let pat' = alpha_pat ids pat in
[for_let loc lam pat' (copy_ids ids)]
in assign false pat lam

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commented Dec 20, 2011

Comment author: @alainfrisch

The behavior is different.

The original code "pushes" the bindings down the bound expression, duplicating it on branching node. If one of the bindings "cancels" out a literal tuple, the optimization is triggered. This is achieved by sharing the reference across all the calls to assign_pat. For instance, consider:

let x, y =
if ... then z else (1, 2)

Here, transform_return will push the binding (x,y) to the two branches; on the second fails, the corresponding call to assign_pat detects that the optimization operates. But on the first call to assign_pat (for "z"), we need the fallback case.

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commented Dec 20, 2011

Comment author: @gasche

Indeed, that's... wicked.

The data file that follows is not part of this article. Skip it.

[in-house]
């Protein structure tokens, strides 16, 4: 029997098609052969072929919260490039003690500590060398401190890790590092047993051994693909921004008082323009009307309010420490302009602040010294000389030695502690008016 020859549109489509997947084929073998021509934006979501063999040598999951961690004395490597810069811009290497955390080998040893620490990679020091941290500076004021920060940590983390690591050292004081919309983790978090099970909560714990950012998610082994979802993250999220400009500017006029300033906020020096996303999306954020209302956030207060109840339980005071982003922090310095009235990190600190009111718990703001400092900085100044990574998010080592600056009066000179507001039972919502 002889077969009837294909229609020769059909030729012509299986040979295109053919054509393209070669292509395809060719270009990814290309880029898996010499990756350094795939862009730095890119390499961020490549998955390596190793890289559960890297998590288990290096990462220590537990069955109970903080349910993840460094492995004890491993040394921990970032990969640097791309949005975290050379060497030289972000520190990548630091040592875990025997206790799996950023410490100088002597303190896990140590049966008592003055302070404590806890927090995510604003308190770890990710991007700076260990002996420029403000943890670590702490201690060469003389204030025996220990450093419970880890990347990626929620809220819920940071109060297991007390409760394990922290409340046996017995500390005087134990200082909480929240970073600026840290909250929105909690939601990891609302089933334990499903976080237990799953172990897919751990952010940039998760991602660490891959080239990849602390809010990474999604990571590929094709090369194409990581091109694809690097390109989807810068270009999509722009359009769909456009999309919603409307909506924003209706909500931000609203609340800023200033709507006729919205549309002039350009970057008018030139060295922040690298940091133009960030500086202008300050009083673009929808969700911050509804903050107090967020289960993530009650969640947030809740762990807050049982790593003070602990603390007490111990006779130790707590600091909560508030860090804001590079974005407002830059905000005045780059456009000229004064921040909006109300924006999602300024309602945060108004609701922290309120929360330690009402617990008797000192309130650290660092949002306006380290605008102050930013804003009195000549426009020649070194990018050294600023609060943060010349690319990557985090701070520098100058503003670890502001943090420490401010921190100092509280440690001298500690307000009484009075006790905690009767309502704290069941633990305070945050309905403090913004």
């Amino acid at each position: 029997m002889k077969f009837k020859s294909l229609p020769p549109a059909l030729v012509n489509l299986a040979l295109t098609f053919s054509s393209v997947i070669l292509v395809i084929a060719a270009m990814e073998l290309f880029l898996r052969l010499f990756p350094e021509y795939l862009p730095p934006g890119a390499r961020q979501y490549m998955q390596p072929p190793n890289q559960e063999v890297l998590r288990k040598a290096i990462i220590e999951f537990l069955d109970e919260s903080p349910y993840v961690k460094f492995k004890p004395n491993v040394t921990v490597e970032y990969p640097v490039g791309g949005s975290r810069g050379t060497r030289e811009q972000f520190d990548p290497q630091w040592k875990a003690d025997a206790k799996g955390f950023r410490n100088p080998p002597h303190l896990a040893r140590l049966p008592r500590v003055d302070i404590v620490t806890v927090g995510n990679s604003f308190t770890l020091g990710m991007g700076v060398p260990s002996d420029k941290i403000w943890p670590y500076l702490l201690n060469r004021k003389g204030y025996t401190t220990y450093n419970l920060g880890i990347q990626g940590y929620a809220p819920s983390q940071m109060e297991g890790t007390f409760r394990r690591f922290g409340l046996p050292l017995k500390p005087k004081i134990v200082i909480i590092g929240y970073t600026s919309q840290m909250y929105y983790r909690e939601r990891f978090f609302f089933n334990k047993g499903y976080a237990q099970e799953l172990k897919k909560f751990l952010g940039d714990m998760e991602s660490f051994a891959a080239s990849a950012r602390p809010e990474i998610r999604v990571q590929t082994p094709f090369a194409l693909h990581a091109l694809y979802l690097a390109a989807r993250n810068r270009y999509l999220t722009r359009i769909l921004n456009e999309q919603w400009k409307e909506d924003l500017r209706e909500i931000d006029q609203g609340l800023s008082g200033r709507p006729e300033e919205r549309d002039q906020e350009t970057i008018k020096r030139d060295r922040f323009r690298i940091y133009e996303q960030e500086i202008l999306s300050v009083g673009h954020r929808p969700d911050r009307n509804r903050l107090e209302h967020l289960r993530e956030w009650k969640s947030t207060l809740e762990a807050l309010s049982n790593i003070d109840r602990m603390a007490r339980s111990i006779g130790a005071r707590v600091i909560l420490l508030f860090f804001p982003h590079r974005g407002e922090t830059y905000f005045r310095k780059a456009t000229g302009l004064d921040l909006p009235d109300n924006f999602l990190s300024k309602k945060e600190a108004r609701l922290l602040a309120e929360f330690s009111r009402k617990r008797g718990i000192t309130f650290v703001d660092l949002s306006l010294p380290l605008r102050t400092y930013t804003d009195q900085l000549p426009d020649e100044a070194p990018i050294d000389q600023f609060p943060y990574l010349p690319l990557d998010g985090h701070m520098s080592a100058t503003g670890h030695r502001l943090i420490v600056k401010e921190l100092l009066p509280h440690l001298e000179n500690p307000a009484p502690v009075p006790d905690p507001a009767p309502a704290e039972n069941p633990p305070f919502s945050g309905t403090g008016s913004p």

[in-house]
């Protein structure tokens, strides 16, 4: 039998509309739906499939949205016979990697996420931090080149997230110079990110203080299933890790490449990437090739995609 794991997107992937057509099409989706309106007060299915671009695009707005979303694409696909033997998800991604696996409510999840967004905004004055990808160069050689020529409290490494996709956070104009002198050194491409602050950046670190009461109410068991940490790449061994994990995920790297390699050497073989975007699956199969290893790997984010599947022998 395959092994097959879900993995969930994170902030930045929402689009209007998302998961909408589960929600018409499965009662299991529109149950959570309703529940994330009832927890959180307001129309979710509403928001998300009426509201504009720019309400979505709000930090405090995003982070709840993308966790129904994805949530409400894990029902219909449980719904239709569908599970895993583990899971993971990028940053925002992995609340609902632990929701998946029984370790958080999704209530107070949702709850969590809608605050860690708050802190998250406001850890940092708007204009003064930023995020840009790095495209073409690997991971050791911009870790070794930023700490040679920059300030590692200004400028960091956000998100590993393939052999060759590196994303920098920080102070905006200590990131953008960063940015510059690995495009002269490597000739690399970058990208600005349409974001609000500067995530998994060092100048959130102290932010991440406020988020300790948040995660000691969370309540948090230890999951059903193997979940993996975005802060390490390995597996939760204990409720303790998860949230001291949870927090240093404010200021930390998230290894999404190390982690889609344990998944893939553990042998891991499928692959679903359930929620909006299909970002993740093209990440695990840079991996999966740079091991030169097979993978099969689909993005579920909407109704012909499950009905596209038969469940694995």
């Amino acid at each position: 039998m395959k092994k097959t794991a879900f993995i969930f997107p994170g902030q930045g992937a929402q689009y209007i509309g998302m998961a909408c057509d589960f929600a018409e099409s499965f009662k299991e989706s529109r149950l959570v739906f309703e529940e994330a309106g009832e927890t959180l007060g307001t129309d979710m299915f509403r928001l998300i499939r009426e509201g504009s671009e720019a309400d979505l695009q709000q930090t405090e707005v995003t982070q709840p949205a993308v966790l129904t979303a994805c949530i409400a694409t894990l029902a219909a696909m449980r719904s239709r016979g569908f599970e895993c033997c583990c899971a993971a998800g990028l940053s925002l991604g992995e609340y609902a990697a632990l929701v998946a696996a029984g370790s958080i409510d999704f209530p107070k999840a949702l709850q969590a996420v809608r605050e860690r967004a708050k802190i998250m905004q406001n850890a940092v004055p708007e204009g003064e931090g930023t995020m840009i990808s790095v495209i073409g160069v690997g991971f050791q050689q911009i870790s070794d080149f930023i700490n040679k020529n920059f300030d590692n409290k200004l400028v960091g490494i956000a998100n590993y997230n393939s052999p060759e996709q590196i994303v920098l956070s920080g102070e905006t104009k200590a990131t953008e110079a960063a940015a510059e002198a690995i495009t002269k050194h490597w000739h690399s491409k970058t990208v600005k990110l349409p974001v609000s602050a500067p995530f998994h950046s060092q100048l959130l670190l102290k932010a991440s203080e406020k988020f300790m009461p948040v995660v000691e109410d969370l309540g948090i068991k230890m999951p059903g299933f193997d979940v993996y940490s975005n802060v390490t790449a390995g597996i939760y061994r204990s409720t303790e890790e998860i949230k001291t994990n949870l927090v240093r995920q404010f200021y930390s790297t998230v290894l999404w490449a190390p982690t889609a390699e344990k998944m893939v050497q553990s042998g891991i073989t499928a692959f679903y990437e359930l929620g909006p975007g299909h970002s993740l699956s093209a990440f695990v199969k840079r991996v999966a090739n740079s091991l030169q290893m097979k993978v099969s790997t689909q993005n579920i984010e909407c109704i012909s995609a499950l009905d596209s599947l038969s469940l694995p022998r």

I hope you'll publish a testsuite with all those interesting corner cases covered and explained. Maybe an in-code comment is also good.

I'm wondering however, could this example result in a performance degradation? Imagine that "z" is the usual case and (1,2) is an exceptional case (that's how I expect this pattern to be used). The result of your optimization, if I'm not mistaken, will allocate two dummy-initialized variables x and y, get the z couple, set x to z.fst and y to z.snd, and go on. The current compiler would just get z, bind x to z.fst and y to z.snd, and move on.

The difference is tiny (in particular, of course you don't allocate more) but it would be interesting to know if the difference is noticeable. Maybe it would be safer to optimize only when all branches are tuples or do not return (assert false, raise...).

A good thing with either choices is that the performance-maniac compiler-guru user can tune its code to get the semantics he wants: by turning z into fst z, snd z in your example he could ensure the restricted optimization fires, and by writing let (x, y) as _c = ... he can disable the optimistic one.

PS: I understand that you don't want to invest more time on this until the usefulness of the optimization is demonstrated and accepted. My technical comments on the code should not be taken as an opinion.

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commented Jan 19, 2012

Comment author: @gasche

While looking at Alain's implementation again, I had an idea of a different implementation of the optimization. I implemented it as the attached patch.